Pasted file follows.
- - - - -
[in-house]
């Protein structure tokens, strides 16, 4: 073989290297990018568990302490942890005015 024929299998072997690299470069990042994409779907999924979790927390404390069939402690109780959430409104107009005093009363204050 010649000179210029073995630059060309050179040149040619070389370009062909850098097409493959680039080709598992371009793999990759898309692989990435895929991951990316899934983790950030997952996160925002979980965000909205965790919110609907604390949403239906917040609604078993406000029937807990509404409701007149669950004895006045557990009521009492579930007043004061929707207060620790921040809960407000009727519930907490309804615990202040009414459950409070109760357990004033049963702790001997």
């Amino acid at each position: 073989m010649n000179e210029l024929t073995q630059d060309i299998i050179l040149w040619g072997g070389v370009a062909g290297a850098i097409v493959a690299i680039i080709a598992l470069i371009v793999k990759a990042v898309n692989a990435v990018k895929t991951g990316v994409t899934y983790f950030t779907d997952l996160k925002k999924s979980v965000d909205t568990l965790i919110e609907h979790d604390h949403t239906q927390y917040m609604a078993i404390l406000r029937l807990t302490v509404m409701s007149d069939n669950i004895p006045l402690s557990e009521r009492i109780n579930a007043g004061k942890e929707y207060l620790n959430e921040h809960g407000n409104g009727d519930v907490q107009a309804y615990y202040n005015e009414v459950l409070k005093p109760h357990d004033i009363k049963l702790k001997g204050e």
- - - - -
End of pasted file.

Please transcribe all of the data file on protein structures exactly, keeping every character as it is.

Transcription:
[in-house]
């Protein structure tokens, strides 16, 4: 073989290297990018568990302490942890005015 024929299998072997690299470069990042994409779907999924979790927390404390069939402690109780959430409104107009005093009363204050 010649000179210029073995630059060309050179040149040619070389370009062909850098097409493959680039080709598992371009793999990759898309692989990435895929991951990316899934983790950030997952996160925002979980965000909205965790919110609907604390949403239906917040609604078993406000029937807990509404409701007149669950004895006045557990009521009492579930007043004061929707207060620790921040809960407000009727519930907490309804615990202040009414459950409070109760357990004033049963702790001997």
């Amino acid at each position: 073989m010649n000179e210029l024929t073995q630059d060309i299998i050179l040149w040619g072997g070389v370009a062909g290297a850098i097409v493959a690299i680039i080709a598992l470069i371009v793999k990759a990042v898309n692989a990435v990018k895929t991951g990316v994409t899934y983790f950030t779907d997952l996160k925002k999924s979980v965000d909205t568990l965790i919110e609907h979790d604390h949403t239906q927390y917040m609604a078993i404390l406000r029937l807990t302490v509404m409701s007149d069939n669950i004895p006045l402690s557990e009521r009492i109780n579930a007043g004061k942890e929707y207060l620790n959430e921040h809960g407000n409104g009727d519930v907490q107009a309804y615990y202040n005015e009414v459950l409070k005093p109760h357990d004033i009363k049963l702790k001997g204050e």